“Designer Solvents” Is World’s Top Chemistry Paper
Ionic liquids mean little to most people who are not involved in the field of higher chemistry. These new “designer solvents” have amazing properties with revolutionary applications in the development of clean technology for manufacturing processes, providing answers to tackle one of the primary sources of pollution.
By Richard Maino, London Press Service
Liquid knowledge: these “designer solvents” can tackle primary sources of pollution. Northern Ireland’s Queen’s University Ionic Liquids Laboratories (Quill) centre in Belfast is the world-leading research centre led by Professor Jim Swindall (right) and Professor Ken Seddon.
One research academy in Northern Ireland is pioneering the exciting, green technology that has the potential to impact on the daily lives of everyone around the world.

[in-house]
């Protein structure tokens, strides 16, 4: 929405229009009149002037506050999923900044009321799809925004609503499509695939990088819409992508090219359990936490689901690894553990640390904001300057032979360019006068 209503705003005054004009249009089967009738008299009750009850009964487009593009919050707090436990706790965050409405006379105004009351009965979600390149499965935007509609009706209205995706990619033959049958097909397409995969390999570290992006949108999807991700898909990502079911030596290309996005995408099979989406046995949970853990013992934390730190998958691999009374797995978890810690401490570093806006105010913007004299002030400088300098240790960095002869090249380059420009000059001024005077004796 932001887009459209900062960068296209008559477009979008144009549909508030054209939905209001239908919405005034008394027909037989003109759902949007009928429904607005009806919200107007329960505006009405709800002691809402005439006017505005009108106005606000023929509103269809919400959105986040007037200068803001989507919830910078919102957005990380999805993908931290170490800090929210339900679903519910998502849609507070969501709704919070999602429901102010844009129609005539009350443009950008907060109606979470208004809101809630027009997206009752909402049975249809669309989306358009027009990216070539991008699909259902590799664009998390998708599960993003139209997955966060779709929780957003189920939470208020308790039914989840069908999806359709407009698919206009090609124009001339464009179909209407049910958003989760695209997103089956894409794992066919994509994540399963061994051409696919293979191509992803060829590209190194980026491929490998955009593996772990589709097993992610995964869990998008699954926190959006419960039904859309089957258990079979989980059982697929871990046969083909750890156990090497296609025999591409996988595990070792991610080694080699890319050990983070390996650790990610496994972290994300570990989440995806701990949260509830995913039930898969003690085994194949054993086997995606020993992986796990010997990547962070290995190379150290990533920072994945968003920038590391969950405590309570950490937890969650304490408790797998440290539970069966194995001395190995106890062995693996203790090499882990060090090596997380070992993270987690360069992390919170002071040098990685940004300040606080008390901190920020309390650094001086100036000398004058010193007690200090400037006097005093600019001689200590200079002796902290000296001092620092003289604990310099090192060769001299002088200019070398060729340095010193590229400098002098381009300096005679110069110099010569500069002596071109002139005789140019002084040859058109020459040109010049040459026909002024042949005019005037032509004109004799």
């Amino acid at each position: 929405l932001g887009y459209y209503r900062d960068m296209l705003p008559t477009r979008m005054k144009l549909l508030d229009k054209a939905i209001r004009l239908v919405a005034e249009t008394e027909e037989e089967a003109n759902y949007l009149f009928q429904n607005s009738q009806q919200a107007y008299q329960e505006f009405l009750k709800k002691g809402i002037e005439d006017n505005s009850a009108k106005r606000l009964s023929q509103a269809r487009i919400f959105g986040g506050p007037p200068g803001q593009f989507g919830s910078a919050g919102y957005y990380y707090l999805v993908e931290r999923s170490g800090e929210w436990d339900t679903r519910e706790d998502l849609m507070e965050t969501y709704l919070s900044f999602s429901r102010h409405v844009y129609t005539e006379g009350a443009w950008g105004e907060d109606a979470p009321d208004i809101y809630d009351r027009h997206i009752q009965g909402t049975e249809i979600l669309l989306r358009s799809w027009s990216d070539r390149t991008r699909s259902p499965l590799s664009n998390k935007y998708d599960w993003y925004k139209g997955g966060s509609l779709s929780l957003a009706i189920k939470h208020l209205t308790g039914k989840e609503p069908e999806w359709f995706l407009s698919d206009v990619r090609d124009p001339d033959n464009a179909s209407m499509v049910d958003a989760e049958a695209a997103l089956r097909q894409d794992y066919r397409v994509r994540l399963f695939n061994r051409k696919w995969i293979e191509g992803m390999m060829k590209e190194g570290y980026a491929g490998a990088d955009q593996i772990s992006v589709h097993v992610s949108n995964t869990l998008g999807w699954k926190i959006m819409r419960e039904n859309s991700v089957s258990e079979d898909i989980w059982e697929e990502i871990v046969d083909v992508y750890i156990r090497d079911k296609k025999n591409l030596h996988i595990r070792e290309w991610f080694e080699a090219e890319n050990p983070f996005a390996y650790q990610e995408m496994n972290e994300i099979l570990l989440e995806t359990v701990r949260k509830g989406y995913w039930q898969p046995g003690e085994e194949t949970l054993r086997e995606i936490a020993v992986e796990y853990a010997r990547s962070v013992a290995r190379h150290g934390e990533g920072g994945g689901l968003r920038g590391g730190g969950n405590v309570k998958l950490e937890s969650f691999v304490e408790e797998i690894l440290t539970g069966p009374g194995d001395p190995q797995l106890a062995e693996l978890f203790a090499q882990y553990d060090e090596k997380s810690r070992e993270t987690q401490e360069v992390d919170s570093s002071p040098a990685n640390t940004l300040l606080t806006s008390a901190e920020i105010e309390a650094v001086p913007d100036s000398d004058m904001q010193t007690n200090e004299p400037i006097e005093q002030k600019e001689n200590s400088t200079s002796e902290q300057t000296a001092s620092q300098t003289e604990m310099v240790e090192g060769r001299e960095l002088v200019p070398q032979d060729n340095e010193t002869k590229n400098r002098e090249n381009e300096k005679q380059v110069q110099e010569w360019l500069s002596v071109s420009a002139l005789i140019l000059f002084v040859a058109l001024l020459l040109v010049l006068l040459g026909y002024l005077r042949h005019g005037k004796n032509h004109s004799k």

The Queen’s University Ionic Liquids Laboratories (Quill) centre in Belfast creates these solvents that, it is claimed, will also improve working conditions for millions of people and significantly enhance job and wealth creation. Now, a research document on the solvent revolution by scientists at Queen’s University Belfast (QUB) has been recognised with the honour of being the world’s number-one cited paper in chemistry - after it proved that a standard belief was wrong.
The research is called The Distillation And Volatility Of Ionic Liquids, and was first published in the renowned science journal Nature in 2006 by scientists from the Quill centre that was awarded the Queen’s Anniversary Prize in 2006.
“With a huge rise in scientific interest in room-temperature ionic liquids - salts that are liquid below 100 degrees Celsius (C) - in recent years, the ground-breaking paper blew apart a major myth,” said a QUB spokesperson. “It illustrated that these liquids, previously regarded as involatile are, in fact, volatile. The paper also demonstrated that the liquid salts can be vaporised with no decomposition and recovered and purified by fractional distillation.”
The breakthrough follows on from a recent Quill paper in Nature journal - that made headlines around the globe - on the use of ionic liquids (liquids composed entirely of ions - electrically charged atoms or molecules) to deposit metal films for a lunar telescope in conjunction with the US space agency, Nasa.